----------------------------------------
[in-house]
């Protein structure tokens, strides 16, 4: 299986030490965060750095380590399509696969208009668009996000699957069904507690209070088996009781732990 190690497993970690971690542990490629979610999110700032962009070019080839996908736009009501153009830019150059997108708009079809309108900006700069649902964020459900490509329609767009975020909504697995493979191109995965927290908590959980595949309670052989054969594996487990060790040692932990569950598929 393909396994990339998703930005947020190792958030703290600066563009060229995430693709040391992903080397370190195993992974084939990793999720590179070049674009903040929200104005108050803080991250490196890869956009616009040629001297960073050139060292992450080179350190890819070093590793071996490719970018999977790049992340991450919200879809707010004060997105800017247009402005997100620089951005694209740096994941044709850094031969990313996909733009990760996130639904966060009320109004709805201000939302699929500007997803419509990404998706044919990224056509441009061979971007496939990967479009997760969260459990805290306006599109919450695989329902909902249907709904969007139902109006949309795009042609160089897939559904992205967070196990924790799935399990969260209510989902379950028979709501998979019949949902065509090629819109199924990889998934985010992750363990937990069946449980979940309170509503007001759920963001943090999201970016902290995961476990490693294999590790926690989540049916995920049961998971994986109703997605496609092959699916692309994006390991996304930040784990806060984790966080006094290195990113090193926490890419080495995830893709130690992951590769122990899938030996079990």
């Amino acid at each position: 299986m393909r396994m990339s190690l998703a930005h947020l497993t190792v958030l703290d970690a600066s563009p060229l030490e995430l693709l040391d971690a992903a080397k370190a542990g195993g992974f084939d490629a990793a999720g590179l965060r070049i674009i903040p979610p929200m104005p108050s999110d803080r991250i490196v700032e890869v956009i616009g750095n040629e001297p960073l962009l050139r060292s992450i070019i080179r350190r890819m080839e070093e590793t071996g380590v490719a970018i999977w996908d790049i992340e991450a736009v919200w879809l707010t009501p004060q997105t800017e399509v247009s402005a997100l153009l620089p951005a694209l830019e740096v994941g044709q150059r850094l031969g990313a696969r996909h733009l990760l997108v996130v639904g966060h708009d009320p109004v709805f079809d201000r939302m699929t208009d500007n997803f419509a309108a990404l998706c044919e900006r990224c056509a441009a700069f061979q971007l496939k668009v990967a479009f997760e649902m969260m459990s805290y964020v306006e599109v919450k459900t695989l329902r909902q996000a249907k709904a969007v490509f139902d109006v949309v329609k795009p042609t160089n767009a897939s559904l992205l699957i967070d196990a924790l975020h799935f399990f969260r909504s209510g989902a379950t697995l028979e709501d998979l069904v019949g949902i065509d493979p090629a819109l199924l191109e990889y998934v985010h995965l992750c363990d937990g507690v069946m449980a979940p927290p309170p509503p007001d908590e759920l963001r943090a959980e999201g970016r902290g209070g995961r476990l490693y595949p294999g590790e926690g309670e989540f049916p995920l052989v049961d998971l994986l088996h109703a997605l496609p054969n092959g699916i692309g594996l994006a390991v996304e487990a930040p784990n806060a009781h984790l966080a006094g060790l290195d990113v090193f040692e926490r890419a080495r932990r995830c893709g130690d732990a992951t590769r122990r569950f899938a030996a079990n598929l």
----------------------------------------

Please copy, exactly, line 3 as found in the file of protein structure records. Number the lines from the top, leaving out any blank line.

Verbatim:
């Amino acid at each position: 299986m393909r396994m990339s190690l998703a930005h947020l497993t190792v958030l703290d970690a600066s563009p060229l030490e995430l693709l040391d971690a992903a080397k370190a542990g195993g992974f084939d490629a990793a999720g590179l965060r070049i674009i903040p979610p929200m104005p108050s999110d803080r991250i490196v700032e890869v956009i616009g750095n040629e001297p960073l962009l050139r060292s992450i070019i080179r350190r890819m080839e070093e590793t071996g380590v490719a970018i999977w996908d790049i992340e991450a736009v919200w879809l707010t009501p004060q997105t800017e399509v247009s402005a997100l153009l620089p951005a694209l830019e740096v994941g044709q150059r850094l031969g990313a696969r996909h733009l990760l997108v996130v639904g966060h708009d009320p109004v709805f079809d201000r939302m699929t208009d500007n997803f419509a309108a990404l998706c044919e900006r990224c056509a441009a700069f061979q971007l496939k668009v990967a479009f997760e649902m969260m459990s805290y964020v306006e599109v919450k459900t695989l329902r909902q996000a249907k709904a969007v490509f139902d109006v949309v329609k795009p042609t160089n767009a897939s559904l992205l699957i967070d196990a924790l975020h799935f399990f969260r909504s209510g989902a379950t697995l028979e709501d998979l069904v019949g949902i065509d493979p090629a819109l199924l191109e990889y998934v985010h995965l992750c363990d937990g507690v069946m449980a979940p927290p309170p509503p007001d908590e759920l963001r943090a959980e999201g970016r902290g209070g995961r476990l490693y595949p294999g590790e926690g309670e989540f049916p995920l052989v049961d998971l994986l088996h109703a997605l496609p054969n092959g699916i692309g594996l994006a390991v996304e487990a930040p784990n806060a009781h984790l966080a006094g060790l290195d990113v090193f040692e926490r890419a080495r932990r995830c893709g130690d732990a992951t590769r122990r569950f899938a030996a079990n598929l």